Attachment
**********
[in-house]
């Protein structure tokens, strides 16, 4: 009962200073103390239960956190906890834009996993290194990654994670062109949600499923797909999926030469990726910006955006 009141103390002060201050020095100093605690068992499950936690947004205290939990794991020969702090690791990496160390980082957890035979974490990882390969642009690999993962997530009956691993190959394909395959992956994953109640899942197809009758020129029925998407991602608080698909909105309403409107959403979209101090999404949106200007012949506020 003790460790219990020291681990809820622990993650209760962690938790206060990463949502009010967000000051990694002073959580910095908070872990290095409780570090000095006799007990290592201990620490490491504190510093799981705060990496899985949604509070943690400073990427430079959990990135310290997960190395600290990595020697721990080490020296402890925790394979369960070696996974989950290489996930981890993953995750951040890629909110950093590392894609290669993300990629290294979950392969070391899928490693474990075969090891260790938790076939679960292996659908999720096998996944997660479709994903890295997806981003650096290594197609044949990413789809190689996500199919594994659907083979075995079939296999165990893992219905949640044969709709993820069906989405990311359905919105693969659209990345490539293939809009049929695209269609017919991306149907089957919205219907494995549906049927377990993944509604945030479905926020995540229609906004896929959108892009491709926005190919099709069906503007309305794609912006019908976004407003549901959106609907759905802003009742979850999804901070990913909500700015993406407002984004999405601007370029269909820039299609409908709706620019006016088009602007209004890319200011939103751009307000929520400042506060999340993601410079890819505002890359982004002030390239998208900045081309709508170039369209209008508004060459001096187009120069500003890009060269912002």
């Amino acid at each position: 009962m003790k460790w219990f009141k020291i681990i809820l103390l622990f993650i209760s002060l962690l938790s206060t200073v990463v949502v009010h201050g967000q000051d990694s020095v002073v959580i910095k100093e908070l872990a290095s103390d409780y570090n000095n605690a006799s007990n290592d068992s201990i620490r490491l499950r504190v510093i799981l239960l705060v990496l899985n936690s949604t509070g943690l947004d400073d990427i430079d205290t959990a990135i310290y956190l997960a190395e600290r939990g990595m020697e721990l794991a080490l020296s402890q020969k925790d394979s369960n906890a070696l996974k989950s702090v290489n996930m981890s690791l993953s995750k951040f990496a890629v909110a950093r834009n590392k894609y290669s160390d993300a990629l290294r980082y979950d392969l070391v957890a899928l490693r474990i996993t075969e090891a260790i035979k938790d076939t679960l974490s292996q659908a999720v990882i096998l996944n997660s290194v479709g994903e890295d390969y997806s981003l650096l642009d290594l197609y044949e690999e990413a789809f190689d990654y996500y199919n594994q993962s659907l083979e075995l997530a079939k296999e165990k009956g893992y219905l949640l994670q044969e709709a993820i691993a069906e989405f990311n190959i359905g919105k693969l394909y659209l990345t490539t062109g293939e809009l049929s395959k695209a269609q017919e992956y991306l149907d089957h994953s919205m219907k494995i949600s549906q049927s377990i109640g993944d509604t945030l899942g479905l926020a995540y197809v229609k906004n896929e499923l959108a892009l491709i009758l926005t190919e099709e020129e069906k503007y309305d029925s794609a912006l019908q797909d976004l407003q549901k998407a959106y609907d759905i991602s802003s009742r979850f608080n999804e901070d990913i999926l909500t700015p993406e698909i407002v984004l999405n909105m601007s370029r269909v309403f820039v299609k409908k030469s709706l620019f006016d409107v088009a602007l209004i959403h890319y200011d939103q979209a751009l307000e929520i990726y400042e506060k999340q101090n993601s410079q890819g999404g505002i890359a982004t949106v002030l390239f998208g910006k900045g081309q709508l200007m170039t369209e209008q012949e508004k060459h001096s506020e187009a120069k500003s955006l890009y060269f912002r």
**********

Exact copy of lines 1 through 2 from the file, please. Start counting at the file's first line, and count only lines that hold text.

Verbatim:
[in-house]
């Protein structure tokens, strides 16, 4: 009962200073103390239960956190906890834009996993290194990654994670062109949600499923797909999926030469990726910006955006 009141103390002060201050020095100093605690068992499950936690947004205290939990794991020969702090690791990496160390980082957890035979974490990882390969642009690999993962997530009956691993190959394909395959992956994953109640899942197809009758020129029925998407991602608080698909909105309403409107959403979209101090999404949106200007012949506020 003790460790219990020291681990809820622990993650209760962690938790206060990463949502009010967000000051990694002073959580910095908070872990290095409780570090000095006799007990290592201990620490490491504190510093799981705060990496899985949604509070943690400073990427430079959990990135310290997960190395600290990595020697721990080490020296402890925790394979369960070696996974989950290489996930981890993953995750951040890629909110950093590392894609290669993300990629290294979950392969070391899928490693474990075969090891260790938790076939679960292996659908999720096998996944997660479709994903890295997806981003650096290594197609044949990413789809190689996500199919594994659907083979075995079939296999165990893992219905949640044969709709993820069906989405990311359905919105693969659209990345490539293939809009049929695209269609017919991306149907089957919205219907494995549906049927377990993944509604945030479905926020995540229609906004896929959108892009491709926005190919099709069906503007309305794609912006019908976004407003549901959106609907759905802003009742979850999804901070990913909500700015993406407002984004999405601007370029269909820039299609409908709706620019006016088009602007209004890319200011939103751009307000929520400042506060999340993601410079890819505002890359982004002030390239998208900045081309709508170039369209209008508004060459001096187009120069500003890009060269912002």